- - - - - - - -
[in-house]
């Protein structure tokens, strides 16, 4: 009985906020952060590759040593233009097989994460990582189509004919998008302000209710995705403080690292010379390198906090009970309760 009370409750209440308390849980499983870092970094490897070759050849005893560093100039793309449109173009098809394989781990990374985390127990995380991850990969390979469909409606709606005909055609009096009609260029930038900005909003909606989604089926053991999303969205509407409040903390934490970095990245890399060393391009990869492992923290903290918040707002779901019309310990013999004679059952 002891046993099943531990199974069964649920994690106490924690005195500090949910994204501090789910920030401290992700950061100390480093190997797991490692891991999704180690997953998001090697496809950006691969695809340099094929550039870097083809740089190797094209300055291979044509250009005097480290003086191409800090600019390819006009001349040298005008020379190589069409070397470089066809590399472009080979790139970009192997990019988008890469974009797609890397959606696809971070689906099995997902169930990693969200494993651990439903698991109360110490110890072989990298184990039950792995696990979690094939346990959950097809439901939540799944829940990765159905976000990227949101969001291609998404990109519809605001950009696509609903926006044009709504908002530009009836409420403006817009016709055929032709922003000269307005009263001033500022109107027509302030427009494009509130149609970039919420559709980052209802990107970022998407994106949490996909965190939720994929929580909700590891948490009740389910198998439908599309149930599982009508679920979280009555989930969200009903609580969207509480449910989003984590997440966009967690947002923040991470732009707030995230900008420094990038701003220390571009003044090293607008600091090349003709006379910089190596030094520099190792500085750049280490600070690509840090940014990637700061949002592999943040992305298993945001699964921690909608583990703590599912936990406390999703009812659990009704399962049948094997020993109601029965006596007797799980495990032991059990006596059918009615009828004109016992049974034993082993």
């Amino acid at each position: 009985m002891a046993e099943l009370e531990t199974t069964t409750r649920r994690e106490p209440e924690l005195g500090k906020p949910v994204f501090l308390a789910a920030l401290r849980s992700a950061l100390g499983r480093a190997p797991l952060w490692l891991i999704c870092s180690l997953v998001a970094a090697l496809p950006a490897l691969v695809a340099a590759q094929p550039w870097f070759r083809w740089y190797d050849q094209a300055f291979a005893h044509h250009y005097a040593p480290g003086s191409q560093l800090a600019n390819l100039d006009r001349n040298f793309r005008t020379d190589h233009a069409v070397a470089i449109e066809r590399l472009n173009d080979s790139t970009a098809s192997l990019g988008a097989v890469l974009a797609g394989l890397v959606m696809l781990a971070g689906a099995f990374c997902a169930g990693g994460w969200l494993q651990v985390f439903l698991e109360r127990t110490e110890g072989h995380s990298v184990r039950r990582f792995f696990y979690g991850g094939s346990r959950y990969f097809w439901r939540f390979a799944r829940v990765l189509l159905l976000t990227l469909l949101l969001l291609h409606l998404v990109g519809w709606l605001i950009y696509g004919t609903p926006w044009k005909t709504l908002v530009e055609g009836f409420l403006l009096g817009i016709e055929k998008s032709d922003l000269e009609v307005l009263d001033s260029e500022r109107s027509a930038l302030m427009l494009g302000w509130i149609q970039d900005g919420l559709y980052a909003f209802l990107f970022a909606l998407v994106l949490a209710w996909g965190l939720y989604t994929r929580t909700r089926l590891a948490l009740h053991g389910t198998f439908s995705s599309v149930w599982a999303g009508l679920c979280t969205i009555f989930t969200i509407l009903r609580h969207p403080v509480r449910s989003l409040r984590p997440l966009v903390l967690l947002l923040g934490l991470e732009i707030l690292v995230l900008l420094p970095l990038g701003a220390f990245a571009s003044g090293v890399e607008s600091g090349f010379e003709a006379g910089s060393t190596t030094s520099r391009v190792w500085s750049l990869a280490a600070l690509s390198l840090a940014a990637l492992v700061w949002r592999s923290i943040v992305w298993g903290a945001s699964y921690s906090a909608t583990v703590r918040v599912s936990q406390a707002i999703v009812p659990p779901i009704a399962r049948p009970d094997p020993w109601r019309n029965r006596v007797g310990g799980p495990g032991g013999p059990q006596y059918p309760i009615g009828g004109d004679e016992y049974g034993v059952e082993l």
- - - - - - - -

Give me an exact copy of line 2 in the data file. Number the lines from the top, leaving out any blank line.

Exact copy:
């Protein structure tokens, strides 16, 4: 009985906020952060590759040593233009097989994460990582189509004919998008302000209710995705403080690292010379390198906090009970309760 009370409750209440308390849980499983870092970094490897070759050849005893560093100039793309449109173009098809394989781990990374985390127990995380991850990969390979469909409606709606005909055609009096009609260029930038900005909003909606989604089926053991999303969205509407409040903390934490970095990245890399060393391009990869492992923290903290918040707002779901019309310990013999004679059952 002891046993099943531990199974069964649920994690106490924690005195500090949910994204501090789910920030401290992700950061100390480093190997797991490692891991999704180690997953998001090697496809950006691969695809340099094929550039870097083809740089190797094209300055291979044509250009005097480290003086191409800090600019390819006009001349040298005008020379190589069409070397470089066809590399472009080979790139970009192997990019988008890469974009797609890397959606696809971070689906099995997902169930990693969200494993651990439903698991109360110490110890072989990298184990039950792995696990979690094939346990959950097809439901939540799944829940990765159905976000990227949101969001291609998404990109519809605001950009696509609903926006044009709504908002530009009836409420403006817009016709055929032709922003000269307005009263001033500022109107027509302030427009494009509130149609970039919420559709980052209802990107970022998407994106949490996909965190939720994929929580909700590891948490009740389910198998439908599309149930599982009508679920979280009555989930969200009903609580969207509480449910989003984590997440966009967690947002923040991470732009707030995230900008420094990038701003220390571009003044090293607008600091090349003709006379910089190596030094520099190792500085750049280490600070690509840090940014990637700061949002592999943040992305298993945001699964921690909608583990703590599912936990406390999703009812659990009704399962049948094997020993109601029965006596007797799980495990032991059990006596059918009615009828004109016992049974034993082993």